Quantiles and Confidence Intervals can be calculated by the two classes of methods: analytical, with some formula, and numerical, with the help of computer power via the “brute force” of the large number of random resampling iterations (bootstrapping).

Analytical Method

To find quantiles and confidence intervals, it is possible to apply the mathematical concept called the Central Limit Theorem asserting the following:

the sums (and, hence, mean values) of outcomes of a sufficiently large number of realizations of any random variable will have the distribution close to normal, regardless of the type of distribution of this variable.

Actually, the Fair Value is also a mean of some distribution. This is an expected payoff of an options contract at expiration (all possible values weighted by probability) and, according to the Central Limit Theorem, this value will tend to be more normally distributed with more iteration.

What we do in the Fair Value calculation is actually taking some historical sample of returns of the underlying security and calculating another sample of hypothetical options values at expiration corresponding to each underlying price, with the help of payoff function. The average value (the mean) of this second sample is our Fair Value of an option contract.

If we repeat this experiment many times in future with the same random variable — underlying returns — or select many random subsamples from the past, we will get some set of Fair Values calculated based on each of those subsamples. The theory states that all these Fair Values will be almost normally distributed.

Moreover, this theory gives us the formulas for the mean and standard deviation of that normal distribution. Its mean value is equal to the mean of the initial sample (initial Fair Value in our case), and its standard deviation, also known as Standard Error of mean, has the following formula:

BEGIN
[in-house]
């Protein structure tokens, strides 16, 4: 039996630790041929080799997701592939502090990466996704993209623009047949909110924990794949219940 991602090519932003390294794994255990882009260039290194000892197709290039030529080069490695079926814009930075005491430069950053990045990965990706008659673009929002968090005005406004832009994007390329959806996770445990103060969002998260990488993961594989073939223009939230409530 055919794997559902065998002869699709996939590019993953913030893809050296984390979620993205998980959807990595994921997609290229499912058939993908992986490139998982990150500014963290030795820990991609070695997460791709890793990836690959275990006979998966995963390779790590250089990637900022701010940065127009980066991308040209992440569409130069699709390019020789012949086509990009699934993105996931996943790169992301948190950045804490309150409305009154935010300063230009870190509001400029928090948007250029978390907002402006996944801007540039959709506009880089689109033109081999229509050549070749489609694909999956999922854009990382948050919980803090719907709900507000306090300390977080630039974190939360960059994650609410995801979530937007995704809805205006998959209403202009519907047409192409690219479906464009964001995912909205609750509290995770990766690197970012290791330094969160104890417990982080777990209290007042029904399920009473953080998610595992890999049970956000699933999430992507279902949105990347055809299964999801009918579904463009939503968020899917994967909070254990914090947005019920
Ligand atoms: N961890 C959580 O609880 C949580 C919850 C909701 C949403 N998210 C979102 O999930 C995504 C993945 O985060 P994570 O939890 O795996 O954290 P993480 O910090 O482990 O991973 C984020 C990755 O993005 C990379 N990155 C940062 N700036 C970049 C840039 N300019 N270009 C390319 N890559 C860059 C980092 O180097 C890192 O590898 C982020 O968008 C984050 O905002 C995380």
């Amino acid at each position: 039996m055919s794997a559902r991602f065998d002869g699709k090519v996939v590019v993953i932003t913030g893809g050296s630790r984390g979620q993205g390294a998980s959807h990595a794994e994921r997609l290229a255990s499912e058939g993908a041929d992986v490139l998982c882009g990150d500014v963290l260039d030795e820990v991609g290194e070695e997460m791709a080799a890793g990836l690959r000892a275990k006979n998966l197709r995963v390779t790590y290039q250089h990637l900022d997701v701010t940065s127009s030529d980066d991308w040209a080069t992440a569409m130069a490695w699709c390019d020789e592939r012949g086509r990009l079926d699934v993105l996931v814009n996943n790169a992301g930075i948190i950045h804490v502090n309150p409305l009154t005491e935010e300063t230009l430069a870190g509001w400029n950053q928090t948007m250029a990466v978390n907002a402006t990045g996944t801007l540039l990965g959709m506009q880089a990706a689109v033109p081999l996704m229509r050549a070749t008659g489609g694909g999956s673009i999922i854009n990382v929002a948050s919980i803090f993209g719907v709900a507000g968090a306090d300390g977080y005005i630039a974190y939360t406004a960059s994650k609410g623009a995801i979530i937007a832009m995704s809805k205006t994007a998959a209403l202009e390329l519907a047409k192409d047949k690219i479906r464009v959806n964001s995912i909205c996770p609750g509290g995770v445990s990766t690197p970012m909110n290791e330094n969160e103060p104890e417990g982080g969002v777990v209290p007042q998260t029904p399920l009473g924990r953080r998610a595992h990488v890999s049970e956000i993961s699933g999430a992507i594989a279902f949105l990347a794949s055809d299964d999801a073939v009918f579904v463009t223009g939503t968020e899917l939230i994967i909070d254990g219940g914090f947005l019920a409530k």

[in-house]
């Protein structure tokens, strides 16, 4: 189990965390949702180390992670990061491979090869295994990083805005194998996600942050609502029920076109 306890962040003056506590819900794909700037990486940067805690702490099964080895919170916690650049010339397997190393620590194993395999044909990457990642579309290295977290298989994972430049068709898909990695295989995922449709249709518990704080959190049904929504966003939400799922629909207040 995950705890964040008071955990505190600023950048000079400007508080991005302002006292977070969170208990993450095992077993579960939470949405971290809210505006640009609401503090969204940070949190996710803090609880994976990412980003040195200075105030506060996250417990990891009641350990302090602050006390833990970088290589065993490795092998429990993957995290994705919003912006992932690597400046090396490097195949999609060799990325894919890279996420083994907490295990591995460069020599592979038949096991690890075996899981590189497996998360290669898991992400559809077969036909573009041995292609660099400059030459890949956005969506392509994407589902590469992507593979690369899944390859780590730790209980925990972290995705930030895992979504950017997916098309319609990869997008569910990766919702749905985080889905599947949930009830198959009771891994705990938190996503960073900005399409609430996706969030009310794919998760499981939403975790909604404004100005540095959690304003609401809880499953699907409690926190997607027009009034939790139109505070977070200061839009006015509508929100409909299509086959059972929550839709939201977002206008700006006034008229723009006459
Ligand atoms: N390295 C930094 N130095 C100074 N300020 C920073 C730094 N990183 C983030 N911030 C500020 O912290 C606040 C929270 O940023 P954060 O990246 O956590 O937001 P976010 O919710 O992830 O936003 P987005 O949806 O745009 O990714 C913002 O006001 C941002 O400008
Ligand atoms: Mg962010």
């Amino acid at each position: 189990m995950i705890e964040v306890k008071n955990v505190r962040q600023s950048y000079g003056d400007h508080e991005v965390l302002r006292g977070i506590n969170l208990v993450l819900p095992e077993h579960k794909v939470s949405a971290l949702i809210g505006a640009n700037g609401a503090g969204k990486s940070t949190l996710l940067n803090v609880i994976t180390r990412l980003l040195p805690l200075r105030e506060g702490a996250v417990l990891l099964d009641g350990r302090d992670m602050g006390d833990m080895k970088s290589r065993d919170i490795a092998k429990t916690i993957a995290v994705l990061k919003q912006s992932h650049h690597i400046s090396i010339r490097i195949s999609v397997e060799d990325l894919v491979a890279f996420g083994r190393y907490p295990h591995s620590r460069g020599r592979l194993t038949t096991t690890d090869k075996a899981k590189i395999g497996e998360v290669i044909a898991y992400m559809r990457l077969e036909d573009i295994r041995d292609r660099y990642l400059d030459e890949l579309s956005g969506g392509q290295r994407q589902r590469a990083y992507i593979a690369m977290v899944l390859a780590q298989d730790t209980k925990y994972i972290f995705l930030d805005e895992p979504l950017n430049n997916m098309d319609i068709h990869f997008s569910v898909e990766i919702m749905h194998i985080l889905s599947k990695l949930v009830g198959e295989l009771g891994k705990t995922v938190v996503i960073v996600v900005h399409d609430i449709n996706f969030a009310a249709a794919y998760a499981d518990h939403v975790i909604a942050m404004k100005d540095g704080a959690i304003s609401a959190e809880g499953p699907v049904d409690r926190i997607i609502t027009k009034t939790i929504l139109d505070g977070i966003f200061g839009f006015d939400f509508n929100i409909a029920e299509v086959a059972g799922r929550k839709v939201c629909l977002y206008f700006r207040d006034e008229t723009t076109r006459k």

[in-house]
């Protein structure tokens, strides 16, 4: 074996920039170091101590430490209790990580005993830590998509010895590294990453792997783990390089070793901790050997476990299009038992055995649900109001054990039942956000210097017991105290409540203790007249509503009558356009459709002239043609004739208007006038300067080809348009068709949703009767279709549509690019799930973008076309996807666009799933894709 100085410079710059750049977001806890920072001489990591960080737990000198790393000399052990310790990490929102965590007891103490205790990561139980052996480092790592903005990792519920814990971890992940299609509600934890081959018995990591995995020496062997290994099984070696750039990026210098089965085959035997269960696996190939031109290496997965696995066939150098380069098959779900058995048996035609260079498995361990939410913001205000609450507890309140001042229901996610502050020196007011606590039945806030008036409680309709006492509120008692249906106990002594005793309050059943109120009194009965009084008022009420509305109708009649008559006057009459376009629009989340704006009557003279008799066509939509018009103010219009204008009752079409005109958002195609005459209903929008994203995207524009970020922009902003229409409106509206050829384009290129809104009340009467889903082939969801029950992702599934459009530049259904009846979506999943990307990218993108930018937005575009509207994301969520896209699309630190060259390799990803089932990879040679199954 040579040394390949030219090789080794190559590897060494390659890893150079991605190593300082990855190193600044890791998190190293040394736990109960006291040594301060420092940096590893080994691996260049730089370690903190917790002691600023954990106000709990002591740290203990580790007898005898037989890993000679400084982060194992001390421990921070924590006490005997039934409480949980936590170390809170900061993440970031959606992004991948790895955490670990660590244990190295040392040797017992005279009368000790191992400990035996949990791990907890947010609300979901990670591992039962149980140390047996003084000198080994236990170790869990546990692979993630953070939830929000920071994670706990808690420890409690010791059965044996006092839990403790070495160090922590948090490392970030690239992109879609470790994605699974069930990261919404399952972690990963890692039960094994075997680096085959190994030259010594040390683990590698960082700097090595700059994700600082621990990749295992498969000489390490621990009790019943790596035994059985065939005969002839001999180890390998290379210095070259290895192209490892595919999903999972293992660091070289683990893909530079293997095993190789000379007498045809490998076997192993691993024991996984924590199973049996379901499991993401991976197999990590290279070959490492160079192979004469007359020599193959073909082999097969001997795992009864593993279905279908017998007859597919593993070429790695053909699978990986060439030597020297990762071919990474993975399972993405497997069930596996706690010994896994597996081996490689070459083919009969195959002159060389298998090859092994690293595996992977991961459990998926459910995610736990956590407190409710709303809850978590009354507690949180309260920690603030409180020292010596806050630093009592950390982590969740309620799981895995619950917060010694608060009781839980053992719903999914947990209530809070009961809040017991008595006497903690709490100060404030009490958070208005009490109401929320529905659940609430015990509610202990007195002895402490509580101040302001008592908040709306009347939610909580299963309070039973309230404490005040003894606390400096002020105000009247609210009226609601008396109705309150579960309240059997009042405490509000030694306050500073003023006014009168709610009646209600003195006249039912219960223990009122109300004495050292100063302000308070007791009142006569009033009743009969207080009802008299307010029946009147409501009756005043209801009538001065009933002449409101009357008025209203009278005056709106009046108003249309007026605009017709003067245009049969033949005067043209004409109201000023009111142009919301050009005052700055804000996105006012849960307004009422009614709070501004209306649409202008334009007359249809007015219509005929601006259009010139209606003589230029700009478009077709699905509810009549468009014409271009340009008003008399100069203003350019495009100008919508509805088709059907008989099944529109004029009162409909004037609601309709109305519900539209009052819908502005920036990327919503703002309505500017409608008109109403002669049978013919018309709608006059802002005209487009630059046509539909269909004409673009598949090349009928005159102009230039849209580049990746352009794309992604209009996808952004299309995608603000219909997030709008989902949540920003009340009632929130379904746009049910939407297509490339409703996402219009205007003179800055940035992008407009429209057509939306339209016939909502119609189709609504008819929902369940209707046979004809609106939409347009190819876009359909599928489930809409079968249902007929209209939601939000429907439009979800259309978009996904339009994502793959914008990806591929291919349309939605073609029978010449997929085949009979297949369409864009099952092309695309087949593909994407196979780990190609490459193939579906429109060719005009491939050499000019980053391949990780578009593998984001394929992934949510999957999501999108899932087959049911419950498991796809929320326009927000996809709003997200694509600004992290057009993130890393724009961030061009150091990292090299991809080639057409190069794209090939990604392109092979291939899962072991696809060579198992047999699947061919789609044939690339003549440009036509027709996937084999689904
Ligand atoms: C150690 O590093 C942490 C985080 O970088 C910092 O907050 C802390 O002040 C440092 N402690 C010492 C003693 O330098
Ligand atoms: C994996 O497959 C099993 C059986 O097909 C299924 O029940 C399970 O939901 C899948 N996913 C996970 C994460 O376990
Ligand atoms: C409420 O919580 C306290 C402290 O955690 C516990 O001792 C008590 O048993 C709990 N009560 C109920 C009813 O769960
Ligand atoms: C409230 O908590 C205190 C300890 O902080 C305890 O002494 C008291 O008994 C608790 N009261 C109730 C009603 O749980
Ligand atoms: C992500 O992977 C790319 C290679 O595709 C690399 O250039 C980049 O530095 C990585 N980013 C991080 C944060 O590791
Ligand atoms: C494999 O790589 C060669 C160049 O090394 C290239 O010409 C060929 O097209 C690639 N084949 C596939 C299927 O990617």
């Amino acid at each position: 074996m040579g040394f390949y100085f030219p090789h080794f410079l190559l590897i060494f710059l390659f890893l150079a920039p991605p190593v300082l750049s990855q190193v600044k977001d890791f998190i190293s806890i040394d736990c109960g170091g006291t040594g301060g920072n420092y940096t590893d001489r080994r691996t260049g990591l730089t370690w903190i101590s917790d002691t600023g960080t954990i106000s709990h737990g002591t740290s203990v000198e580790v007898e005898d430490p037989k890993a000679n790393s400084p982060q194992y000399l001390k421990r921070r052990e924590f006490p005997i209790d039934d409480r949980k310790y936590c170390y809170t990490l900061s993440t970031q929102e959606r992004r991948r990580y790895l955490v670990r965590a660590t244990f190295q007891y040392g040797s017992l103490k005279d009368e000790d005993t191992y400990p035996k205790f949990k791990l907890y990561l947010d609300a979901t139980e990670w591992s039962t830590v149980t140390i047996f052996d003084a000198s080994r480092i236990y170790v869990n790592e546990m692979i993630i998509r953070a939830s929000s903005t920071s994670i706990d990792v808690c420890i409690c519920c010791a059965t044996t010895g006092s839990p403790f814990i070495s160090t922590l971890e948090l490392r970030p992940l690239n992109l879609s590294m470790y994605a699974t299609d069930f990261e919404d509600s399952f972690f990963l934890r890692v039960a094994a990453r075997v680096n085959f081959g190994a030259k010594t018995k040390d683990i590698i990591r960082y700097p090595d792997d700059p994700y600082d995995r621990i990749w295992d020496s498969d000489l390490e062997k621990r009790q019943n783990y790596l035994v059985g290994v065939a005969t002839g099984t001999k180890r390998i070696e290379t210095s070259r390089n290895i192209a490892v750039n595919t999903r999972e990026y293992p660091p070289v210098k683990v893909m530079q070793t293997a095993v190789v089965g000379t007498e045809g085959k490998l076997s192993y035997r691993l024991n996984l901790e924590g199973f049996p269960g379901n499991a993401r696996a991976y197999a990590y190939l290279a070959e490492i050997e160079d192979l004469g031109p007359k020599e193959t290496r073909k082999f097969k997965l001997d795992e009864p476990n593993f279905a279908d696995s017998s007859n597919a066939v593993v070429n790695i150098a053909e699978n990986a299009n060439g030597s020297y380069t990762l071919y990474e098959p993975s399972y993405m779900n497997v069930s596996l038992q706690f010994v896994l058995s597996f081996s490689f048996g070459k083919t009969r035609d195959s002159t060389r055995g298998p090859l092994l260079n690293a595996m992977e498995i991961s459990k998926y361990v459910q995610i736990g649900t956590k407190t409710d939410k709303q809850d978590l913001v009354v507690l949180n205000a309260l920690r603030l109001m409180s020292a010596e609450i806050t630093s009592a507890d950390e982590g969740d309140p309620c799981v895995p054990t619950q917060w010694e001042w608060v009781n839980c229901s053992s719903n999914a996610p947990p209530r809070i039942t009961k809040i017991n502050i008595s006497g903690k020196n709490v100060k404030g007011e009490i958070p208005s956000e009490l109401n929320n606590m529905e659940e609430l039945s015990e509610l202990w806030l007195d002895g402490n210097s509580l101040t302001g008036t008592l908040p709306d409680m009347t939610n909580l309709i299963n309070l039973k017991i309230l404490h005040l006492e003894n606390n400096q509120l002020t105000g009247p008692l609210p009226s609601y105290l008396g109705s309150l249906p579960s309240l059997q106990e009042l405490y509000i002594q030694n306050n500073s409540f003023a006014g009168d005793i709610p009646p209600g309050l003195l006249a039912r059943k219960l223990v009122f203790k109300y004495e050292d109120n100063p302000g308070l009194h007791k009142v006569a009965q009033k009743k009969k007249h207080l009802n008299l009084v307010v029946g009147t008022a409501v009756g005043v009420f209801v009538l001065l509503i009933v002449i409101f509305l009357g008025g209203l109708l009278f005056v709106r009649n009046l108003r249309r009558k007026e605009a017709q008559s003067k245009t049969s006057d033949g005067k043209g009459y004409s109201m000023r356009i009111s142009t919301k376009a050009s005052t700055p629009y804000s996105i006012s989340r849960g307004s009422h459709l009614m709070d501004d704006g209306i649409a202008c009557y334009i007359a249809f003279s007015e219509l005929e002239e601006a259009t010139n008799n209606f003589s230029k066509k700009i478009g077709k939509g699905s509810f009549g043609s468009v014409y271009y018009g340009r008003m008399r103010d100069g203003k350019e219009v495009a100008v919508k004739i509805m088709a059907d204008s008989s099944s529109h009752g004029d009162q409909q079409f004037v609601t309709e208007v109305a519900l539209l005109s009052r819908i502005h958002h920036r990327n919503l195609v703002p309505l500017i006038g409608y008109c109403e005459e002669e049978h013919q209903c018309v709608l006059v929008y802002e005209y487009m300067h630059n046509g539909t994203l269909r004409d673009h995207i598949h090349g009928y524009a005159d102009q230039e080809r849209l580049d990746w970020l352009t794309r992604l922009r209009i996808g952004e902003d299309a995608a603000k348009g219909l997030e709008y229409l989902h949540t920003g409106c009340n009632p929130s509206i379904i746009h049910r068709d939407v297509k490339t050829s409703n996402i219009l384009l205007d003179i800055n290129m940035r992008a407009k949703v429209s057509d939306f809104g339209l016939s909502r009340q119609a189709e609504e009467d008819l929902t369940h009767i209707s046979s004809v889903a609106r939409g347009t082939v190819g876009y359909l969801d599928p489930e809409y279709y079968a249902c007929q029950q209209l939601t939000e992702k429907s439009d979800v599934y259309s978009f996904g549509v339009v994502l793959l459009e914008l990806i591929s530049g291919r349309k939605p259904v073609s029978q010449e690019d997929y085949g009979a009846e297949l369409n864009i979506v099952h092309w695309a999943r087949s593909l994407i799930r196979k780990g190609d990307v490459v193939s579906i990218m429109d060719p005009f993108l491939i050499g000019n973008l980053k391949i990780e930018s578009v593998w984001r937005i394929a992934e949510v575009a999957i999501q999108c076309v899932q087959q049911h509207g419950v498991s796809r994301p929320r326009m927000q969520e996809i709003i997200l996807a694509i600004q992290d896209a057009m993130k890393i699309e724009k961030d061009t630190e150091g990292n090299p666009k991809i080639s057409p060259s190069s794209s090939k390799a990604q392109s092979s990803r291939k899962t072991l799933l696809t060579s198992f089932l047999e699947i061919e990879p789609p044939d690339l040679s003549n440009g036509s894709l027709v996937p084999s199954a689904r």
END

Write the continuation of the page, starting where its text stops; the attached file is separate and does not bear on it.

σs – standard deviation of our initial sample

n – number of items in subsamples

As a σs for the Fair Values, we take the standard deviation of the options payoffs in the past within the Filter Bin: MAX(0, S-X) for calls and MAX(0, X-S) for puts.

The choice of the subsamples size (n) is not an easy task (click to expand).

In the simplest form, it would be equal to the actual number of the historical data points on the basis of which the Fair Values have been calculated – the size of the Filter Bin. However, that would mean that we calculate the confidence intervals that are expected to realize in this, cometimes quite large, number of future iterations (trades).

For example, if we have 400 dates in a Filter Bin for the Fair Values calculation and use this number as n parameter in the Standard Error formula, we will have to make 400 trades in the future until our probability estimations realize. That is not practical, of course, and that number must be much less and somehow close to the feasible number of future trades.

Anyway, this parameter is inversely proportional to the width of the confidence intervals with the square root (see the formula above). More conservative approach would dictate the usage of the smaller number. As a rule of thumb, in the OptionSmile platform, it has 100 as a default value that can be easily changed by a user. 

Finally, having the Standard Error estimated, it is easy to calculate any quantile and confidence interval for the Fair Value. It is actually a standard deviation of the normal distribution with the Fair Value as a mean, and the analytical formula of probability distribution functions for a normal distribution is known. 

Here are the quantiles used in the OptionSmile platform with the corresponding numbers of Standard Errors (SE) standing out from the mean  – point estimation of the Fair Value.



Distance from the mean (in SEs)














Numerical method

The numerical method is another way to find the confidence intervals of Fair Value – without analytical formulas, i.e., with a method called Bootstrapping.

This so-called “resampling” technique consists of the following steps:

  1. Taking the initial dataset (Filter Bin) of the underlying returns and calculating the payoffs for a given option contract – that is always done in the Fair Value calculation
  2. Randomly taking the large number of subsamples (e.g., 10,000) from the Filter Bin created on the previous step and calculating the Fair Values for each of these payoff subsamples, getting a large number (10,000) of the Fair Values
  3. Building quantiles and confidence intervals for this Fair Values dataset 

This method does not rely on the theory such as the Central Limit Theorem and derives probabilities directly from the underlying returns dataset. It is more demanding for the computation resources while producing almost the same result as the analytical formula. That is why the OptionSmile platform utilizes the analytical approach.


Read Next: Fair Value of Option Strategies